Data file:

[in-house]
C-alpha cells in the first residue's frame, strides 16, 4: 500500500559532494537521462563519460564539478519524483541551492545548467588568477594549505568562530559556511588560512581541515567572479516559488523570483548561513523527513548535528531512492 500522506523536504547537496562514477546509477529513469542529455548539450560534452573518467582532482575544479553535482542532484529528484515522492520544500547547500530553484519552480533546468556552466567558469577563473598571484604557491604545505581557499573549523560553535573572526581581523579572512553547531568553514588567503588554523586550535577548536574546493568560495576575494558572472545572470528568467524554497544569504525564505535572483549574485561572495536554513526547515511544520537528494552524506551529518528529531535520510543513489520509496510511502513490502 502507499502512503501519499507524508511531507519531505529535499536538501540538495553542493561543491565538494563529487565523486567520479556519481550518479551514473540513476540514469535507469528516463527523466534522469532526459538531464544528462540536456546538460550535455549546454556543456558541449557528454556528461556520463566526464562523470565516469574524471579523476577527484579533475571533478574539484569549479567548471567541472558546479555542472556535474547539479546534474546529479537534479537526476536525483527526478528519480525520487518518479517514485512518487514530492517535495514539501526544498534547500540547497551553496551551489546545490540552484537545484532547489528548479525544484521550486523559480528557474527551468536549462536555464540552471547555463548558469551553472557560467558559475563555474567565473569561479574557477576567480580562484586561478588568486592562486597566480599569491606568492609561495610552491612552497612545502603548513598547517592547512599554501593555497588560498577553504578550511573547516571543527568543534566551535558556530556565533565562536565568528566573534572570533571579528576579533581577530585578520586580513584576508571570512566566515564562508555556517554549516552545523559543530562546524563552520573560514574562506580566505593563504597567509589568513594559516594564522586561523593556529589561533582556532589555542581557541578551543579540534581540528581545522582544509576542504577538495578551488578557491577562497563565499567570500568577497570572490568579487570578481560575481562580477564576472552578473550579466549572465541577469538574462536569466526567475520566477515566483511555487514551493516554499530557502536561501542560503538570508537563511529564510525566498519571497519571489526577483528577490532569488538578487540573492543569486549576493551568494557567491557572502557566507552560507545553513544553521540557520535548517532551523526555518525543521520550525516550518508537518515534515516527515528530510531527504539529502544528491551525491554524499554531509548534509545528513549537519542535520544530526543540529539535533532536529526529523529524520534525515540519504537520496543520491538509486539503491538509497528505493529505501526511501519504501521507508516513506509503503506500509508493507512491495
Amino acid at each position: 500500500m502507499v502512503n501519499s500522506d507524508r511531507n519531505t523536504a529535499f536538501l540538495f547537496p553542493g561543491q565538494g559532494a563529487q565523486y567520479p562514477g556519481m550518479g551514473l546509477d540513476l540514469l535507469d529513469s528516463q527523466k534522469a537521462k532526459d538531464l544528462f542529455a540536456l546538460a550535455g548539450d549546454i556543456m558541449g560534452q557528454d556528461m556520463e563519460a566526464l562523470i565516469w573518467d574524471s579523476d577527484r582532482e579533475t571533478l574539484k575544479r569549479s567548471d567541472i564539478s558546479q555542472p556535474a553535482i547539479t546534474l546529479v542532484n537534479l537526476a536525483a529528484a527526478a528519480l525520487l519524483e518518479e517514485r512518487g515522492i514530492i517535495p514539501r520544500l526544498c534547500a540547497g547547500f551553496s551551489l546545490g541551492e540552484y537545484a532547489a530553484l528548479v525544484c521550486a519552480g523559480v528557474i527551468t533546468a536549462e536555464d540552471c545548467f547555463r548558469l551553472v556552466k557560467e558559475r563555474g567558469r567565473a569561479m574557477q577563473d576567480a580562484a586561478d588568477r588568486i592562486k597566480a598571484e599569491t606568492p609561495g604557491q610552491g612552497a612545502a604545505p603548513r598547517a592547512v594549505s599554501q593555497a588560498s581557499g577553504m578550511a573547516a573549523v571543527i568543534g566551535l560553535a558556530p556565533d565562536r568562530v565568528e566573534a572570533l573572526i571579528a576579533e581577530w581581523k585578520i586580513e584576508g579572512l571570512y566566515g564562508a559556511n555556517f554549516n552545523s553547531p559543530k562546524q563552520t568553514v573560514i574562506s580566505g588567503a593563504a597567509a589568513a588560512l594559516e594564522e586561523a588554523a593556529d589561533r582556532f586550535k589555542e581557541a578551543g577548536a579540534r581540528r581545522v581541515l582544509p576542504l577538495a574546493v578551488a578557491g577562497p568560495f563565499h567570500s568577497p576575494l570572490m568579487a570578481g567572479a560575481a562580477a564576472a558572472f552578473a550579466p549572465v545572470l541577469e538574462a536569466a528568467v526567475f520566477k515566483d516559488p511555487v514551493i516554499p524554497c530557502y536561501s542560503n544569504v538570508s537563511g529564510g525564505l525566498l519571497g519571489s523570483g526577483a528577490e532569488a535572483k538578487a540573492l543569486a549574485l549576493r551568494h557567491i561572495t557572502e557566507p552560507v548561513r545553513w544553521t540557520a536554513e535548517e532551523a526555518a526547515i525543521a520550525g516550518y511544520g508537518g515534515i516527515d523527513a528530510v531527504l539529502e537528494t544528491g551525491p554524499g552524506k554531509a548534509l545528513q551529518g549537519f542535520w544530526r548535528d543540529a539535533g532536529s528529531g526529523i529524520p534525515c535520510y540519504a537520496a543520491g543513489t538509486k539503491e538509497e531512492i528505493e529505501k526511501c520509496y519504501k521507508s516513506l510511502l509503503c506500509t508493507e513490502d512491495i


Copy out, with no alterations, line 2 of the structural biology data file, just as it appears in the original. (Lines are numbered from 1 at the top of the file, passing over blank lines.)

C-alpha cells in the first residue's frame, strides 16, 4: 500500500559532494537521462563519460564539478519524483541551492545548467588568477594549505568562530559556511588560512581541515567572479516559488523570483548561513523527513548535528531512492 500522506523536504547537496562514477546509477529513469542529455548539450560534452573518467582532482575544479553535482542532484529528484515522492520544500547547500530553484519552480533546468556552466567558469577563473598571484604557491604545505581557499573549523560553535573572526581581523579572512553547531568553514588567503588554523586550535577548536574546493568560495576575494558572472545572470528568467524554497544569504525564505535572483549574485561572495536554513526547515511544520537528494552524506551529518528529531535520510543513489520509496510511502513490502 502507499502512503501519499507524508511531507519531505529535499536538501540538495553542493561543491565538494563529487565523486567520479556519481550518479551514473540513476540514469535507469528516463527523466534522469532526459538531464544528462540536456546538460550535455549546454556543456558541449557528454556528461556520463566526464562523470565516469574524471579523476577527484579533475571533478574539484569549479567548471567541472558546479555542472556535474547539479546534474546529479537534479537526476536525483527526478528519480525520487518518479517514485512518487514530492517535495514539501526544498534547500540547497551553496551551489546545490540552484537545484532547489528548479525544484521550486523559480528557474527551468536549462536555464540552471547555463548558469551553472557560467558559475563555474567565473569561479574557477576567480580562484586561478588568486592562486597566480599569491606568492609561495610552491612552497612545502603548513598547517592547512599554501593555497588560498577553504578550511573547516571543527568543534566551535558556530556565533565562536565568528566573534572570533571579528576579533581577530585578520586580513584576508571570512566566515564562508555556517554549516552545523559543530562546524563552520573560514574562506580566505593563504597567509589568513594559516594564522586561523593556529589561533582556532589555542581557541578551543579540534581540528581545522582544509576542504577538495578551488578557491577562497563565499567570500568577497570572490568579487570578481560575481562580477564576472552578473550579466549572465541577469538574462536569466526567475520566477515566483511555487514551493516554499530557502536561501542560503538570508537563511529564510525566498519571497519571489526577483528577490532569488538578487540573492543569486549576493551568494557567491557572502557566507552560507545553513544553521540557520535548517532551523526555518525543521520550525516550518508537518515534515516527515528530510531527504539529502544528491551525491554524499554531509548534509545528513549537519542535520544530526543540529539535533532536529526529523529524520534525515540519504537520496543520491538509486539503491538509497528505493529505501526511501519504501521507508516513506509503503506500509508493507512491495